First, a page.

We made it!

Last night the Adriatic Sea was a tad rough so Natalie and I didn’t feel like eating dinner … like we needed more food, anyway. But our cabin attendant brought us Ginger Ale and both candied and fresh ginger to help make us feel better. When Natalie asked for some bread she said crackers or toast were a better choice. FYI: We seemed to be the only passengers who skipped dinner due to feeling queasy, which is kind of embarrassing.

Albania — so close, yet so far

I slept well and when I awoke, I was surprised to see it was already 8:30am. Then I remembered that Greece is an hour ahead of Montenegro. I jumped out of bed because the captain had told us we would be right off the coast of Albania around that time. We were – and for a travel junkie like me, it was torture. Have you ever been this close to a country before and not been able to enter? Reply on my Facebook page.

Almost to Corfu

Natalie and I headed up the Veranda Café for breakfast. We scored a great table but didn’t eat much. I had fresh fruit (oranges, watermelon, passion fruit, pineapple, kiwi, plums, and peaches) and Bircher Muesli. Natalie had fresh fruit, scrambled eggs and smoked salmon. Then we walked towards the bow to soak up the incredible views of Corfu. I have to tell you: Standing out in the warm, fresh air in Greece and being served mimosas was pretty surreal.

A few minutes later we were docked in Corfu and a number of passengers disembarked. At each port, a local tourism representative comes on board to hand out maps and answer any questions. Since we didn’t sign up to go on any tours she gave us some good information.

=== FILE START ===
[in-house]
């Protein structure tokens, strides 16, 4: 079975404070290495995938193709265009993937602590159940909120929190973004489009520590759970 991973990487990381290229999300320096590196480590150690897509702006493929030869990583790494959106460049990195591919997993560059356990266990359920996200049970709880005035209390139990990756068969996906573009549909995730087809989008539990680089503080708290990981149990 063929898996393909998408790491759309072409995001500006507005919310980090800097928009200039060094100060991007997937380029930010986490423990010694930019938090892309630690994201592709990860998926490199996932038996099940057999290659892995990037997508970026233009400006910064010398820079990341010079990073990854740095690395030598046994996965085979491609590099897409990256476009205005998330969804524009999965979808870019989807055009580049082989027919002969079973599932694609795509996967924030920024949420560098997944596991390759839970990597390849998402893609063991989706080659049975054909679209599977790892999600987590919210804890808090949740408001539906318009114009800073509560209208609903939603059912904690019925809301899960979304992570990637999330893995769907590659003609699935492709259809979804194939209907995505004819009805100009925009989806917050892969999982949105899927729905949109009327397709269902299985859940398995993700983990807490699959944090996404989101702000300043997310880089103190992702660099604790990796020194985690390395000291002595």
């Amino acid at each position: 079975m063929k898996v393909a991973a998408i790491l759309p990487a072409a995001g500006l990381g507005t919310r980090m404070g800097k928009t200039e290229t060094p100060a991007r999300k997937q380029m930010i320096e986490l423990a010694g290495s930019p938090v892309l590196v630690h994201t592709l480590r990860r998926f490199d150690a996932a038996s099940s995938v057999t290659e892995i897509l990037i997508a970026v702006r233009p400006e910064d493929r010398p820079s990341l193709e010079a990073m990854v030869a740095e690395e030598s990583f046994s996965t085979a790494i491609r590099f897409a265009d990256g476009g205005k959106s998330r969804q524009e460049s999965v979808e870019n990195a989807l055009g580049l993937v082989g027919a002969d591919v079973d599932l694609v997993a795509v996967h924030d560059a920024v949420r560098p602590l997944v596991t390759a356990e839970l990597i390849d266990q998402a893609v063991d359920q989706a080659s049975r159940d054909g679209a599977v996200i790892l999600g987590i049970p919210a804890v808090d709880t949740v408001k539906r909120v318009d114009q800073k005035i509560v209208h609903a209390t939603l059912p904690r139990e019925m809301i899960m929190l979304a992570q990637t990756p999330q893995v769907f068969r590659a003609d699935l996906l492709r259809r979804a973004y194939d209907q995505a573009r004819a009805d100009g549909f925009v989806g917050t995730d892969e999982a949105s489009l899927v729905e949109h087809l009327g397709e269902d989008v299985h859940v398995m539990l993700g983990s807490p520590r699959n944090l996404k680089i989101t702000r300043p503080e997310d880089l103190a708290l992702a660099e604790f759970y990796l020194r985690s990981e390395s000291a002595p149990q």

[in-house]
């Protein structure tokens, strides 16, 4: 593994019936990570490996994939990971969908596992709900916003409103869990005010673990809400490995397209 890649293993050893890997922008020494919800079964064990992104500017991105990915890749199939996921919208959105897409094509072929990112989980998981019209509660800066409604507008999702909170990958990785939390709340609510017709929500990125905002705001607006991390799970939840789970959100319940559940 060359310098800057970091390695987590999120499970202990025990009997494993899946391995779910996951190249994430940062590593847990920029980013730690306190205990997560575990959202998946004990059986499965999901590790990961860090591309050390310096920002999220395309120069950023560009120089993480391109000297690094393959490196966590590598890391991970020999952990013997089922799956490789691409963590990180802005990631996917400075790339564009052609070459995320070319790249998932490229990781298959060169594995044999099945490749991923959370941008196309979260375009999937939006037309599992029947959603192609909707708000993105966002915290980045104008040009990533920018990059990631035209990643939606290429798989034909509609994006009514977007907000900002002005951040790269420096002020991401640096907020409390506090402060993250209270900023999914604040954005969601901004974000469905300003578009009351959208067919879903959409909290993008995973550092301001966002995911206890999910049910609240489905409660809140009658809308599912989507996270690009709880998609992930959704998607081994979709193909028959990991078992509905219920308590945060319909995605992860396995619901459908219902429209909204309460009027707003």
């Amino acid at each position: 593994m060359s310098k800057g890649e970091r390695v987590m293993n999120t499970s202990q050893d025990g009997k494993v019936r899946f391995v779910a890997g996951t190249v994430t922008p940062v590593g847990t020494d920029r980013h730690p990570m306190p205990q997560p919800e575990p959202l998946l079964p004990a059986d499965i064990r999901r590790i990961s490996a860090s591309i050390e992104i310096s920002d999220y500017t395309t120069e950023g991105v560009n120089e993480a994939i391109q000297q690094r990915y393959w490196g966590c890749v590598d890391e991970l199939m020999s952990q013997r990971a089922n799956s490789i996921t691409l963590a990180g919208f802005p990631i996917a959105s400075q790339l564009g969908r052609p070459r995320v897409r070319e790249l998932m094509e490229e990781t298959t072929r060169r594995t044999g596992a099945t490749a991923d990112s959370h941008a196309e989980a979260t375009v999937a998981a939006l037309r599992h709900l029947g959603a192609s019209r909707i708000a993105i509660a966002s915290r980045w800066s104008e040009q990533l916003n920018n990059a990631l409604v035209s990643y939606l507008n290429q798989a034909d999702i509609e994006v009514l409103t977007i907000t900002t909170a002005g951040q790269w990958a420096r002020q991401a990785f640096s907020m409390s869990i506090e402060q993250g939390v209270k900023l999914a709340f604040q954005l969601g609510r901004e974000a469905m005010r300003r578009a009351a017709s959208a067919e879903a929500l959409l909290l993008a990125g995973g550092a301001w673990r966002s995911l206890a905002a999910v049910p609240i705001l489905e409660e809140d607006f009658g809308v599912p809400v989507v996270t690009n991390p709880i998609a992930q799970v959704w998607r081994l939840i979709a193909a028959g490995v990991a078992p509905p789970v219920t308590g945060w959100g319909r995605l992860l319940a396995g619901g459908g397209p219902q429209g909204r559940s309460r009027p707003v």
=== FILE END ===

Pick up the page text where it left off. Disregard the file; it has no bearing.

Corfu’s whole Old Town is a UNESCO World Heritage site. It looked like it was a 25-minute walk but Seabourn offered a free shuttle bus that operated every 40 minutes so we lined up for it. I thought for sure there were a lot more than 50 people standing around but I was wrong – there were 52 and the last two got denied boarding (there’s no standing on the bus). I’m sure they took one of the 20 plus taxis lined up.


The ride was under 10 minutes and we got dropped off at the main attraction – one of the town’s three forts. It cost 4 euros a person to get in and they don’t take credit cards. The forts were designed by renowned Venetian engineers and they were used for four centuries to defend the maritime trading interests of the Republic of Venice against the Ottoman Empire. Here’s a link to more history. My tips: Wear a hat and sunscreen, bring lots of water and hold on to the railings when coming down from the top of the fort because the rocks are slippery.

Old town

Natalie and I walked around The Old Town of Corfu. It’s really touristy but the shops are cheap and all of the locals were extremely friendly. I bought a belt for 3 euros, a magnet for 1.50 euro and a shot glass for my dad for just 1 euro. One store was selling the most tasteless T-shirts I’ve ever seen (pics below).

I asked a few different shopkeepers for their recommendation of a great place to eat and they all said Rex’s. It’s right near the main square and the food was good and reasonably priced. We had saganaki (7 euros), bruschetta (4 euros) and a salad (7 euros).